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IRS.gov Website
Publication 946
taxmap/pubs/p946-006.htm#en_us_publink1000107378

How Do You Treat Repairs and Improvements?(p13)

rule
If you improve depreciable property, you must treat the improvement as separate depreciable property. Improvement means an addition to or partial replacement of property that adds to its value, appreciably lengthens the time you can use it, or adapts it to a different use.
You generally deduct the cost of repairing business property in the same way as any other business expense. However, if a repair or replacement increases the value of your property, makes it more useful, or lengthens its life, you must treat it as an improvement and depreciate it.
taxmap/pubs/p946-006.htm#en_us_publink1000107379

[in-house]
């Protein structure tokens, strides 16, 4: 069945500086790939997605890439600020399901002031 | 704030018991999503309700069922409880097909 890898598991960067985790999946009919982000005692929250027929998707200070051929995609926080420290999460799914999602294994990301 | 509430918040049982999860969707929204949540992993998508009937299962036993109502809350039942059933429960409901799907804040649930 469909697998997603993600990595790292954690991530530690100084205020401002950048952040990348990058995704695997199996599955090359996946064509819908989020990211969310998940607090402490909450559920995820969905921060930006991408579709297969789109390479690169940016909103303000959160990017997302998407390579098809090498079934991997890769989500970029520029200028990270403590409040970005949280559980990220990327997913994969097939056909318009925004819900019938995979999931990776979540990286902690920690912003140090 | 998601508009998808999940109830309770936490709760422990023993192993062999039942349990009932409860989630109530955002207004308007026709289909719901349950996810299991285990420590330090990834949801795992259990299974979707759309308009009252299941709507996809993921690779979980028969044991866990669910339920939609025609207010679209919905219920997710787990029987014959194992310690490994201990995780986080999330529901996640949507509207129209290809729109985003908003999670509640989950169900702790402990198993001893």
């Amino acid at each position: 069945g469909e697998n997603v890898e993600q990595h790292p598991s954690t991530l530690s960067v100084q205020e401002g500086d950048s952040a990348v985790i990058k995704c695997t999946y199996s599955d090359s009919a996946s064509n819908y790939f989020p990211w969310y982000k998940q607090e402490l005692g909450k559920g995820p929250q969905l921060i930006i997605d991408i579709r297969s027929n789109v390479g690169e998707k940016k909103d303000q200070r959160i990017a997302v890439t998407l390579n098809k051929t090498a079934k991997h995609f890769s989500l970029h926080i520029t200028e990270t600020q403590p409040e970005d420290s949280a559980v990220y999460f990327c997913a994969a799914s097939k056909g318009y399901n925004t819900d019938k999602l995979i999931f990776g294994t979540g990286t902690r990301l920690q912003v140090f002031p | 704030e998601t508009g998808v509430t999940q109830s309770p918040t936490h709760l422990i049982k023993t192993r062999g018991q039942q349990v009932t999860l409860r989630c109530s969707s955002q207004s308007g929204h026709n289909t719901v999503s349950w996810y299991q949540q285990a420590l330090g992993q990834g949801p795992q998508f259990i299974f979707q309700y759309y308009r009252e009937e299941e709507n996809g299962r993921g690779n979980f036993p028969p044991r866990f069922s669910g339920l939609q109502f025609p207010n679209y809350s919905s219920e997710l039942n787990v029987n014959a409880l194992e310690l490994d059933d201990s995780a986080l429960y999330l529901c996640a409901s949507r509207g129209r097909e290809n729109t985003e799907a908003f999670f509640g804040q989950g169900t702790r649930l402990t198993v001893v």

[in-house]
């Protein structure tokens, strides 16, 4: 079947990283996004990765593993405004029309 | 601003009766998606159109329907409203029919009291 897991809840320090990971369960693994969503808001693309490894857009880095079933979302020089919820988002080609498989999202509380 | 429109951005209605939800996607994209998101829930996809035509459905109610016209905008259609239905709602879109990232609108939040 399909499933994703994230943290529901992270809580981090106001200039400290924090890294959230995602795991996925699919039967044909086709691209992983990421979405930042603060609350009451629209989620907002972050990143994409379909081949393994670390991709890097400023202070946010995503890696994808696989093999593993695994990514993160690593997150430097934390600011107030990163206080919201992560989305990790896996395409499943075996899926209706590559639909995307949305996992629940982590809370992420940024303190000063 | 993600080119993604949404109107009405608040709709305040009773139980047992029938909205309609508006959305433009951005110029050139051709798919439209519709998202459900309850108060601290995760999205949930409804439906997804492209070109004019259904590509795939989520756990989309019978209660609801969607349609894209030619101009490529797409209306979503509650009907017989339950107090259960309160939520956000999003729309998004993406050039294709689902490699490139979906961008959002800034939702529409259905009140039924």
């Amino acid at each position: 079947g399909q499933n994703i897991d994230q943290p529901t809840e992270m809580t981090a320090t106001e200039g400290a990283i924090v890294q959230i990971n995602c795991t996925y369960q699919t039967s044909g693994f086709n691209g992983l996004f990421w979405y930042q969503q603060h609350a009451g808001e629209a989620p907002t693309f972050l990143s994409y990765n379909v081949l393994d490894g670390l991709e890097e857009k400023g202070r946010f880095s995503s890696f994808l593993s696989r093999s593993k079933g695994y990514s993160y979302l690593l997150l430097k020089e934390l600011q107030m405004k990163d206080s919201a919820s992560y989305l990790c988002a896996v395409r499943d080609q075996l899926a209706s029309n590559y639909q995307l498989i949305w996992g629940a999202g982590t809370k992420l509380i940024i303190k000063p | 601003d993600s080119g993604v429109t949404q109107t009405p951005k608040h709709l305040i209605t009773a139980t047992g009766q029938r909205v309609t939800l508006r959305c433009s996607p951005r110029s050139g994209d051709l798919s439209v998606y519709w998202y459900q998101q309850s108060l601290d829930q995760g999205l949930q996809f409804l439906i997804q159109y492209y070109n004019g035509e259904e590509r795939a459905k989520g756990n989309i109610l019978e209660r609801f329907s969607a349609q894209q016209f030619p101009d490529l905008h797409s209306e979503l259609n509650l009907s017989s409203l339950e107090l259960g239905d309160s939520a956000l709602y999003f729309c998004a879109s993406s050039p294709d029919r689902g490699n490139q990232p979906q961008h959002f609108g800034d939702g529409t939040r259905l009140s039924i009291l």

Example.(p13)

You repair a small section on one corner of the roof of a rental house. You deduct the cost of the repair as a rental expense. However, if you completely replace the roof, the new roof is an improvement because it increases the value and lengthens the life of the property. You depreciate the cost of the new roof.
taxmap/pubs/p946-006.htm#en_us_publink1000107380

Improvements to rented property.(p13)

rule
You can depreciate permanent improvements you make to business property you rent from someone else.